February 2nd 2008


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Articles from this issue:

COVER STORY: TRANSPORT: End of the line for rail freight?

FINANCE: Sub-prime mortgage crisis paralyses credit system

EDITORIAL: East Timor's new beginning

CANBERRA OBSERVED: Economic storm facing new government

NATIONAL AFFAIRS: A stern test for multiculturalism

CULTURE AND CIVILISATION: Family values overlooked in the market-place

STRAWS IN THE WIND: Reading the signs for the New Year (Through a hedge backwards...) / Hijacking foreign aid / Sub-prime lending crisis / Was Hitler's defeat inevitable?

AFGHANISTAN: Confronting terrorists and the drug trade

WOMEN UNDER ISLAM: Silence of the "sisterhood"

EDUCATION: The threat to our literary heritage

OPINION: Who is the real Kevin Rudd?

Global warming? Stop and think! (letter)

Flaws in our voting system (letter)

Who is running the country? (letter)

Barack Obama on foreign despots (letter)

Alternative to capitalism and communism? (letter)

AS THE WORLD TURNS: Juvenile crime in Britain / Feminist magazine's anti-Israel bias

GOD AND CAESAR: Selected Essays on Religion, Politics, and Society by Cardinal George Pell

BOOKS: CULTURAL AMNESIA: Notes in the Margin of My Time, by Clive James

THE TORCH AND THE SWORD: A History of the Army Cadet Movement in Australia, by Craig A. Stockings

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GOD AND CAESAR:
Selected Essays on Religion, Politics, and Society by Cardinal George Pell


by Peter Westmore

News Weekly, February 2, 2008
A Christian voice in public life

GOD AND CAESAR: Selected Essays on Religion, Politics, & Society
by Cardinal George Pell
(Victoria: Connor Court)

Paperback: 193 pages
Rec. price: $29.95

One of the most persistent aims of 20th-century secularism, taken from the French Enlightenment, was first to marginalise then eliminate religion from political life in the Western world.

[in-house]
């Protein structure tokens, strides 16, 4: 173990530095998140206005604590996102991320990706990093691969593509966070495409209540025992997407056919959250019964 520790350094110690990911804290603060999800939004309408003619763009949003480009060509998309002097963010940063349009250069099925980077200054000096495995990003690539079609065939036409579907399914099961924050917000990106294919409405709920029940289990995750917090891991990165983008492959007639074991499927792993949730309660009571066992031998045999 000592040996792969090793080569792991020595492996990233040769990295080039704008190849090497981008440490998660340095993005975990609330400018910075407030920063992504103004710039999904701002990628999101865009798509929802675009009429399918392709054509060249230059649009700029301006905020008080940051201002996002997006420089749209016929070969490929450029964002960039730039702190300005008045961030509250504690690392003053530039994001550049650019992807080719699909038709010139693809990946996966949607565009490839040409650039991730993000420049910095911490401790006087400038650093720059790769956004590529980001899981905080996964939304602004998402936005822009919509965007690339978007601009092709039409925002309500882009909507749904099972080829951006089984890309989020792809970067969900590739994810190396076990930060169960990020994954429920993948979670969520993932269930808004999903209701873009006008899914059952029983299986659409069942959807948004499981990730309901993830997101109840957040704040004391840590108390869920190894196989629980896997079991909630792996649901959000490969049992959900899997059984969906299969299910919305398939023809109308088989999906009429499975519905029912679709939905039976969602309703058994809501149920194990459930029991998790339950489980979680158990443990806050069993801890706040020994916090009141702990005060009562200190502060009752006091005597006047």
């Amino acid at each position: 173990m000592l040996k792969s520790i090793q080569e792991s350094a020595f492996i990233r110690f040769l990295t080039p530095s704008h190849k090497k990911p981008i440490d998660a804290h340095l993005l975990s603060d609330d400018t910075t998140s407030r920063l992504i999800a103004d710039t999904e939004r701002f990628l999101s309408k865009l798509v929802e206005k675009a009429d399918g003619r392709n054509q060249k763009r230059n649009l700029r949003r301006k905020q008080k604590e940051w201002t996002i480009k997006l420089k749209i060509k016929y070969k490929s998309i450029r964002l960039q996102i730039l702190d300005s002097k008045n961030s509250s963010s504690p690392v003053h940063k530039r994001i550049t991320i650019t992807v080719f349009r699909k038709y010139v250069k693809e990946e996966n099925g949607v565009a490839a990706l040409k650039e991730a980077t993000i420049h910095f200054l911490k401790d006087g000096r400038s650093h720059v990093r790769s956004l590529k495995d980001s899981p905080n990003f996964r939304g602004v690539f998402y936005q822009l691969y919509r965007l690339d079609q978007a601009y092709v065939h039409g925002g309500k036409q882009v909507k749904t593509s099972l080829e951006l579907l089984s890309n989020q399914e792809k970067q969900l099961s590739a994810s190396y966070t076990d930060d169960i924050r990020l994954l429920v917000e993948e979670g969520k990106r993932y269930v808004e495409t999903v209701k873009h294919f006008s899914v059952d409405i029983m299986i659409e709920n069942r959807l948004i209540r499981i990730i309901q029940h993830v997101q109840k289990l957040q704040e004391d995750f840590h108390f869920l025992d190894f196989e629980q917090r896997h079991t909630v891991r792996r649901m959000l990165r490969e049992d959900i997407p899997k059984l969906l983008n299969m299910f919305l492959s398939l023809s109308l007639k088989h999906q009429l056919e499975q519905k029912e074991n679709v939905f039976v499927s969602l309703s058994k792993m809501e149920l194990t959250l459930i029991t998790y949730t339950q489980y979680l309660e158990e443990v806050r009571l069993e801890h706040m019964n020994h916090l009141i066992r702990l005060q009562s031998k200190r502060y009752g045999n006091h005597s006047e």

It is a matter of record that in many parts of the Western world, the secularists largely succeeded, in part because of their dominant influence in the universities and the media of public communication, but also because of the failure of most Christians to put forward an intelligent defence of their position.

The effect of this can be seen in the triumph of relativism and situation ethics, and the ascendency of utilitarianism which essentially professes that morality depends on outcomes, not objective principles.

Erosion of standards

The consequences are all around us: the decline of Christian belief and practice in the West; the adoption of value-free education; a steady erosion of standards in film, radio, TV and the Internet; and an ethical free-for-all in the field of bioethics which began with the abandonment of the traditional Christian position on contraception in the 1960s and ended in legalised euthanasia and experimentation on early human life.

In my view, the decline in public morality in the West has been a significant contributor to the upsurge of radical Islam which utterly rejects the corrupting influence of contemporary Western culture, just as the depravity of German society in the 1920s, so well depicted in the musical Cabaret, contributed to the rise of Nazism.

In the contemporary world, there is a pressing need for people who uphold the idea of objective morality to engage in the public debate to reclaim the culture. This is a particular challenge for religious leaders who, according to the arbiters of secular culture, are excluded from this debate in a democracy.